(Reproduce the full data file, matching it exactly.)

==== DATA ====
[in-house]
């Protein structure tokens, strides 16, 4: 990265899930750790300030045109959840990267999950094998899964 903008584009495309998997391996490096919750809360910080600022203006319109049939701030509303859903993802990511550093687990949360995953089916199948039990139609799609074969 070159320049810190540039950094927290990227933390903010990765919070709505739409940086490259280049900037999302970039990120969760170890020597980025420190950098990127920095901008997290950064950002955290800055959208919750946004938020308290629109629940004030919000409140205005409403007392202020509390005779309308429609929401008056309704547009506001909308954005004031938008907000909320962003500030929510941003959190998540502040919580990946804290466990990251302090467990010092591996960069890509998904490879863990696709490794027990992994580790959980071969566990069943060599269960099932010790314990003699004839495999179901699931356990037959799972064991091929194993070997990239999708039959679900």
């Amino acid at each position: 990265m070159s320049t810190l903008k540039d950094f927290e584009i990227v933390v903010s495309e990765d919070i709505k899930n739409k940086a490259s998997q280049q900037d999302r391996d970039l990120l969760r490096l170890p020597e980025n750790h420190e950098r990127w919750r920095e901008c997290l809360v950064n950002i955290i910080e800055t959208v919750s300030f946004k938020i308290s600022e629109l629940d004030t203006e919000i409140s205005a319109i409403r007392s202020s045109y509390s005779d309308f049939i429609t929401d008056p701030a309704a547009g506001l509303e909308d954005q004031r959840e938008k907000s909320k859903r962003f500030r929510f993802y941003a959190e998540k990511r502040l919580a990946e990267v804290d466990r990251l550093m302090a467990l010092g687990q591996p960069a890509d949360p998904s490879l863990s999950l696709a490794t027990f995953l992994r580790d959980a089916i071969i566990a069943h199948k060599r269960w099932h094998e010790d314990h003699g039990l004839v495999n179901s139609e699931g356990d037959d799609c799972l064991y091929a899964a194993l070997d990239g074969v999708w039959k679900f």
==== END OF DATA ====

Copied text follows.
[in-house]
């Protein structure tokens, strides 16, 4: 990265899930750790300030045109959840990267999950094998899964 903008584009495309998997391996490096919750809360910080600022203006319109049939701030509303859903993802990511550093687990949360995953089916199948039990139609799609074969 070159320049810190540039950094927290990227933390903010990765919070709505739409940086490259280049900037999302970039990120969760170890020597980025420190950098990127920095901008997290950064950002955290800055959208919750946004938020308290629109629940004030919000409140205005409403007392202020509390005779309308429609929401008056309704547009506001909308954005004031938008907000909320962003500030929510941003959190998540502040919580990946804290466990990251302090467990010092591996960069890509998904490879863990696709490794027990992994580790959980071969566990069943060599269960099932010790314990003699004839495999179901699931356990037959799972064991091929194993070997990239999708039959679900």
């Amino acid at each position: 990265m070159s320049t810190l903008k540039d950094f927290e584009i990227v933390v903010s495309e990765d919070i709505k899930n739409k940086a490259s998997q280049q900037d999302r391996d970039l990120l969760r490096l170890p020597e980025n750790h420190e950098r990127w919750r920095e901008c997290l809360v950064n950002i955290i910080e800055t959208v919750s300030f946004k938020i308290s600022e629109l629940d004030t203006e919000i409140s205005a319109i409403r007392s202020s045109y509390s005779d309308f049939i429609t929401d008056p701030a309704a547009g506001l509303e909308d954005q004031r959840e938008k907000s909320k859903r962003f500030r929510f993802y941003a959190e998540k990511r502040l919580a990946e990267v804290d466990r990251l550093m302090a467990l010092g687990q591996p960069a890509d949360p998904s490879l863990s999950l696709a490794t027990f995953l992994r580790d959980a089916i071969i566990a069943h199948k060599r269960w099932h094998e010790d314990h003699g039990l004839v495999n179901s139609e699931g356990d037959d799609c799972l064991y091929a899964a194993l070997d990239g074969v999708w039959k679900f």